Category Archives: Language

Kashmir vs Cashmere

Published / by Jehangir

Kashmir is one of the most beautiful places on earth.

Cashmere* is one of the most expensive fabrics in the world.

Kashmire, Cashmeer, Cashmere, Cashmire, Kashmeer and Kashmir have all been used throughout the past few centuries to describe the Vale of Kashmir.

Writing about the travels of Francois Bernier, George Forster used the spelling ‘Kashmire’ for the valley in 1783. He also used ‘Kashmire’ in the title of his 1798 book ‘A Journey from Bengal to England – through the Northern part of India, Kashmire, Afghanistan, and Persia, and into Russia by the Caspian Sea.’

With the advent of the nineteenth century, the term ‘Cashmeer’ to denote the valley seems to have gained popularity while ‘Kashmire’ just disappeared. ‘Cashmeer’ was used in books like ‘The Commerce and Navigation of the Ancients in the Indian Ocean‘ published in 1807 and ‘The Arabian Nights‘ published in 1811.

In subsequent decades ‘Cashmeer’ was used interchangeably with ‘Cashmere’ till it fell out of favour and the latter became increasingly frequent by the 1840s. A few instances of ‘Cashmeer’ can be found in the 1850s and the 1860s, before bowing out in 1871 in an inexplicable blaze of glory having being brought centre-stage by Robert Shaw, an old Kashmir hand writing about his exploits in ‘Visits to High Tartary, Yarkand and Kashgar.’

I say inexplicable because the gentleman responsible for the last mainstream use of the term ‘Cashmeer’ served as the British Commissioner in Leh and must have been well aware that the official name of the kingdom by the 1870s was ‘Kashmir’ – even ‘Cashmere’ having been officially relegated by that time.

Strangely enough around the same time a pamphlet written in defence of the Maharaja of Kashmir in 1870 was titled ‘The Maharaja of Kashmeer and his Calumniators‘, marking a rare use of the term ‘Kashmeer.’ The pamphlet sought to counter western authors severely castigating the Dogra ruler for his misrule – ‘The Wrongs Of Cashmere‘ (1868) by Arthur Brinckman and ‘Cashmere Misgovernment‘ by Robert Thorpe published posthumously in 1870.

‘Cashmire’ was intermittently used over the years, primarily in literary works, and while writing in or translating from French, with ‘Kaschmir’ being the German equivalent.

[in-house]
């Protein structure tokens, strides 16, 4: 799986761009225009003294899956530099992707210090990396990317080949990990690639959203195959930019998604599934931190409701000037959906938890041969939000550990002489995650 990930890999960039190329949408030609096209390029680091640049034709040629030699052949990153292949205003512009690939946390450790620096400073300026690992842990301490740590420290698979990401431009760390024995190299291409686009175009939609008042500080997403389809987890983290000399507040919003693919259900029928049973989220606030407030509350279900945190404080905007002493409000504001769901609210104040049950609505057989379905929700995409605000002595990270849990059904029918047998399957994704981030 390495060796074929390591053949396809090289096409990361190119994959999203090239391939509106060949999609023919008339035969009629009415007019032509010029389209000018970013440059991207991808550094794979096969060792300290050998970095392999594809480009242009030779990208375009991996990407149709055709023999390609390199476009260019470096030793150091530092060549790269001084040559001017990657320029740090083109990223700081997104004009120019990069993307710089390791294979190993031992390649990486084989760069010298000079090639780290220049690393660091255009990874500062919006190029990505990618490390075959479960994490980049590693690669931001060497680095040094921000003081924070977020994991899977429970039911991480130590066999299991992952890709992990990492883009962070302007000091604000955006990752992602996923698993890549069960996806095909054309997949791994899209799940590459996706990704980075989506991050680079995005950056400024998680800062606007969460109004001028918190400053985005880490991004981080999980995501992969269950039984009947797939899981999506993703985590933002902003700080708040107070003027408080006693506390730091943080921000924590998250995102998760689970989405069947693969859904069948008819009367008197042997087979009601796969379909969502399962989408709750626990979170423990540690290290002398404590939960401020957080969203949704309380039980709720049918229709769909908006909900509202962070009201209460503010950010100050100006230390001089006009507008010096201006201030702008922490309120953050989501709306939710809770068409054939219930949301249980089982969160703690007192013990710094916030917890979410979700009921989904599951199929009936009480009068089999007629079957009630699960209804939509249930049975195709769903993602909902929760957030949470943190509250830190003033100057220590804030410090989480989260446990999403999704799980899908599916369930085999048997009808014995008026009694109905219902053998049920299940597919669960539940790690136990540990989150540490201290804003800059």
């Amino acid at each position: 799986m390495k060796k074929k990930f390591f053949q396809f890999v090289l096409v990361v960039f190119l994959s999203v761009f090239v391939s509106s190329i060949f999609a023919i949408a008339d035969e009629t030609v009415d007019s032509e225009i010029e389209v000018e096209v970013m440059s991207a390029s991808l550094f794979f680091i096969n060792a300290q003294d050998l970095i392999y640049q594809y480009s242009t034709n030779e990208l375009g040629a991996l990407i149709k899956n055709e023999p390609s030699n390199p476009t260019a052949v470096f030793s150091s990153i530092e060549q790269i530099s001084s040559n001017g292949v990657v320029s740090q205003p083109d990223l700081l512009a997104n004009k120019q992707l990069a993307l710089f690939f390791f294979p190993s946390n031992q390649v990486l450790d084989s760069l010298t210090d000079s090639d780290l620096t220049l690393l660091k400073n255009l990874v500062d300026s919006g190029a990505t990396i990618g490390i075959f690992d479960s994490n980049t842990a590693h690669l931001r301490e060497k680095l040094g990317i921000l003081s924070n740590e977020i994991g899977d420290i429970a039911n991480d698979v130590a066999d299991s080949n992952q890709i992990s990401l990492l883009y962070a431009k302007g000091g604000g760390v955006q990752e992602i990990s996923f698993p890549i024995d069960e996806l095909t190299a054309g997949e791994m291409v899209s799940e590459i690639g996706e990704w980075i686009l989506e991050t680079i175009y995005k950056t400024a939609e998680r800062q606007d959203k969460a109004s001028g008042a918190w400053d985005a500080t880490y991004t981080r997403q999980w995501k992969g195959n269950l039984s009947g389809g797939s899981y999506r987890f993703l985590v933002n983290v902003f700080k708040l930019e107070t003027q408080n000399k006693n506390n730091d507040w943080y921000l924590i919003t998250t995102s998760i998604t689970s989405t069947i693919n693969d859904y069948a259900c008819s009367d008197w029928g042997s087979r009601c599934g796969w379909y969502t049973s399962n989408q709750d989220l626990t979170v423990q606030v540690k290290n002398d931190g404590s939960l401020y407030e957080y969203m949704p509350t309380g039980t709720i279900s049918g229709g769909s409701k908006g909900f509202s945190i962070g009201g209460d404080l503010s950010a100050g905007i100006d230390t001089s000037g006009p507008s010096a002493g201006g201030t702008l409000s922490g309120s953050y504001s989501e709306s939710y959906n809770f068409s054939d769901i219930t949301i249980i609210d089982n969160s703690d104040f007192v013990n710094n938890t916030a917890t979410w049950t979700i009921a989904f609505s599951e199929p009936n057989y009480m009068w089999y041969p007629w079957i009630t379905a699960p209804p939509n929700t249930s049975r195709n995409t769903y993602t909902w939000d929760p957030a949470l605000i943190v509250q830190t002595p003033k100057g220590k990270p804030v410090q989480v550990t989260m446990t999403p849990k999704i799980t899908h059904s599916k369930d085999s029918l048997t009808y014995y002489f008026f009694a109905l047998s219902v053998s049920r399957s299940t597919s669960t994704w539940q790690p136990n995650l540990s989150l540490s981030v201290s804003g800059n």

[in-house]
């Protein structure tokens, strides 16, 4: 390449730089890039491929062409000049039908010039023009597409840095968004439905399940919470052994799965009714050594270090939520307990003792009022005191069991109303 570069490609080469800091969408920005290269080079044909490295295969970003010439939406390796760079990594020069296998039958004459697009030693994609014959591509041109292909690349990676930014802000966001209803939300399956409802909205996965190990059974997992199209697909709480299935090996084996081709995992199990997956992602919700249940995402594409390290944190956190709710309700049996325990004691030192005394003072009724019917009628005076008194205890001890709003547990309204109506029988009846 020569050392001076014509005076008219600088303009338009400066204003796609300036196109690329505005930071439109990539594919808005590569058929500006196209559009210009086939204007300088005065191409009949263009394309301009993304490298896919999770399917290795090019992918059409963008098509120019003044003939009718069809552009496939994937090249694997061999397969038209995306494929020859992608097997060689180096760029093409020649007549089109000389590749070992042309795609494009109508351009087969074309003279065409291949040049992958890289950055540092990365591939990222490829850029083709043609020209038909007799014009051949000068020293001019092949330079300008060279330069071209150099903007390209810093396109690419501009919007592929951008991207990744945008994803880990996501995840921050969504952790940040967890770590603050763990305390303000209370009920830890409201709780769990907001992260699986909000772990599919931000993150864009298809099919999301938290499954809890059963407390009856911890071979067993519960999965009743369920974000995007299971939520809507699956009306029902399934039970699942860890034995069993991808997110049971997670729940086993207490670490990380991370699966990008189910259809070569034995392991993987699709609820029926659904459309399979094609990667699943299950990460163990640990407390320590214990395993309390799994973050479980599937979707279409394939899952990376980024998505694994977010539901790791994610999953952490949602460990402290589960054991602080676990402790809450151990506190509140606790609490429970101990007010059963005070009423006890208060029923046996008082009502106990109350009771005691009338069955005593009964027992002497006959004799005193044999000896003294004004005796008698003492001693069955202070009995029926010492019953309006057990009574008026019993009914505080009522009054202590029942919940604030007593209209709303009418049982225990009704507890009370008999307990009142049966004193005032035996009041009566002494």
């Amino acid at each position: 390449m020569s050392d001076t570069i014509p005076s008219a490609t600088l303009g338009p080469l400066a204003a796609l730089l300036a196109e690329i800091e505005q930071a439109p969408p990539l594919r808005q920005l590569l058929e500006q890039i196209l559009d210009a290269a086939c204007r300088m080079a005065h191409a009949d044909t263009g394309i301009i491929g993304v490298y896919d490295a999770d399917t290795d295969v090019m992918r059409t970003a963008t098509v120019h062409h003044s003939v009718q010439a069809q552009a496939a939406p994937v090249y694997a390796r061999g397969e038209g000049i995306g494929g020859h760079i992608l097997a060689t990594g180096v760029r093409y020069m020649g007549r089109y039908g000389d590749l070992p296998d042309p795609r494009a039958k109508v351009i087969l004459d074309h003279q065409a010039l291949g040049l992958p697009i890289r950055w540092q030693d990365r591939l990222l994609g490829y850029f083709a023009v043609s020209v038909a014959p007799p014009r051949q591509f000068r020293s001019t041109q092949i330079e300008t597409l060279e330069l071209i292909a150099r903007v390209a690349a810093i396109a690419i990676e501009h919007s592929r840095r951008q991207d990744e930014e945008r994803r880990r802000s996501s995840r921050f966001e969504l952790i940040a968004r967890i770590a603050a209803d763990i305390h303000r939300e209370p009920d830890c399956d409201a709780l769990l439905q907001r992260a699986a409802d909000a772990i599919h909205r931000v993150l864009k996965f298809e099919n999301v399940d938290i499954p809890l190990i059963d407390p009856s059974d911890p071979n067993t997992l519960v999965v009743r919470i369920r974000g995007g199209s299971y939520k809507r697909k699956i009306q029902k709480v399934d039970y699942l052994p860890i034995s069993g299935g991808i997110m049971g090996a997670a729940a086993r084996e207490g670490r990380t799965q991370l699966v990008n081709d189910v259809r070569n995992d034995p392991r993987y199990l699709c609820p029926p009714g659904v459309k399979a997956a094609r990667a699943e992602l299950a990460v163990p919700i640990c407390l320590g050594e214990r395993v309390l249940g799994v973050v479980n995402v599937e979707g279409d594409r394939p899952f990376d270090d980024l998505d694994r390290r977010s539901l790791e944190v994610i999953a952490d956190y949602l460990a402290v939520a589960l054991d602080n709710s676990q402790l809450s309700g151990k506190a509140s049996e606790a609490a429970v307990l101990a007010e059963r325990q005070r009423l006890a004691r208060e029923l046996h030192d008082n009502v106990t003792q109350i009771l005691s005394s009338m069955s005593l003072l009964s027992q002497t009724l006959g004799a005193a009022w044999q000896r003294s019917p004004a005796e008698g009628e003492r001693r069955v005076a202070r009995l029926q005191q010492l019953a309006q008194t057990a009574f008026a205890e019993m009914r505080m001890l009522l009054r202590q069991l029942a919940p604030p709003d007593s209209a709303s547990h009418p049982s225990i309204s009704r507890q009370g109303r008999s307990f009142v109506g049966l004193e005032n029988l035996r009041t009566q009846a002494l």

One of the earliest uses of the modern name ‘Kashmir’ is found in the ‘Historical and Descriptive account of British India‘ published in 1832 by a group of British experts led by Hugh Murray. The valley is described as the ‘little kingdom of Kashmir’ and extolled as a ‘terrestrial paradise’.

Baron Charles von Hugel used the term in scientific papers published in 1835 and 1836 and his books – ‘Kaschmir und das Reich der Siek‘ (1840) and ‘Travels in Kashmir and the Punjab‘ (1845).

Over the course of the nineteenth century, ‘Cashmere’ and ‘Kashmir’ kept jostling for prominence. Official acceptance of ‘Kashmir’ over ‘Cashmere’ was an important factor and by the 20th century it was ‘Kashmir’ that had become the accepted term for the valley with ‘cashmere’ being reserved for an exquisite fabric made from the soft undercoat of Himalayan goats.

Incidentally the valley is called ‘Kasheer’ in the native Kashmiri language.

P.S Boring Scientific Explanation from the internet:
the British Raj standardized on the Hunterian system in 1872, and from the article, it looks to me like ‘Kashmir’ would be the proper Hunterian transliteration. Prior to 1872, the Raj (and before that, the East India Co.) appear to have haphazardly used either the Wilkins system or the “Dowler” system‘.

*The United States Code of Federal Regulations states that “a product may not be labeled as cashmere unless “such wool product is the fine (dehaired) undercoat fibers produced by a cashmere goat (Capra hircus laniger).

Have you ever Kippled?

Published / by Jehangir

This post features three of my favourite authors, albeit in a less than laudatory fashion.

Sir Arthur Conan Doyle wrote four novels and 56 stories featuring the fictional detective Sherlock Holmes. They were so wildly popular that a century-and-a-quarter later his creation is the most adapted character in literary history as well as the most played character in cinematic history. Even today Sherlock Holmes receives mail by name at his famous address, 221B Baker Street, as though he were an actual person!

How often have I said to you that when you have eliminated the impossible, whatever remains, however improbable, must be the truth?

An example of Doyle's success in creating a analytical mastermind with unmatched deductive powers is the passage where the fictional Sherlock Holmes deduces Dr. Watson's professional and service background:

Here is a gentleman of a medical type, but with the air of a military man. Clearly an army doctor, then. He has just come from the tropics, for his face is dark, and that is not the natural tint of his skin, for his wrists are fair. He has undergone hardship and sickness, as his haggard face says clearly. His left arm has been injured. He holds it in a stiff and unnatural manner. Where in the tropics could an English army doctor have seen much hardship and got his arm wounded? Clearly Afghanistan.

Pure genius !

Unfortunately the coldly analytical first-and-only 'consulting detective' could not decipher the impossibility of a name like Mahomet Singh in 'The Sign of the Four' (1890).

In 1907, Rudyard Kipling became the first English-language recipient of the Nobel Prize for Literature. The prize citation said: 'In consideration of the power of observation, originality of imagination, virility of ideas and remarkable talent for narration which characterize the creations of this world-famous author.'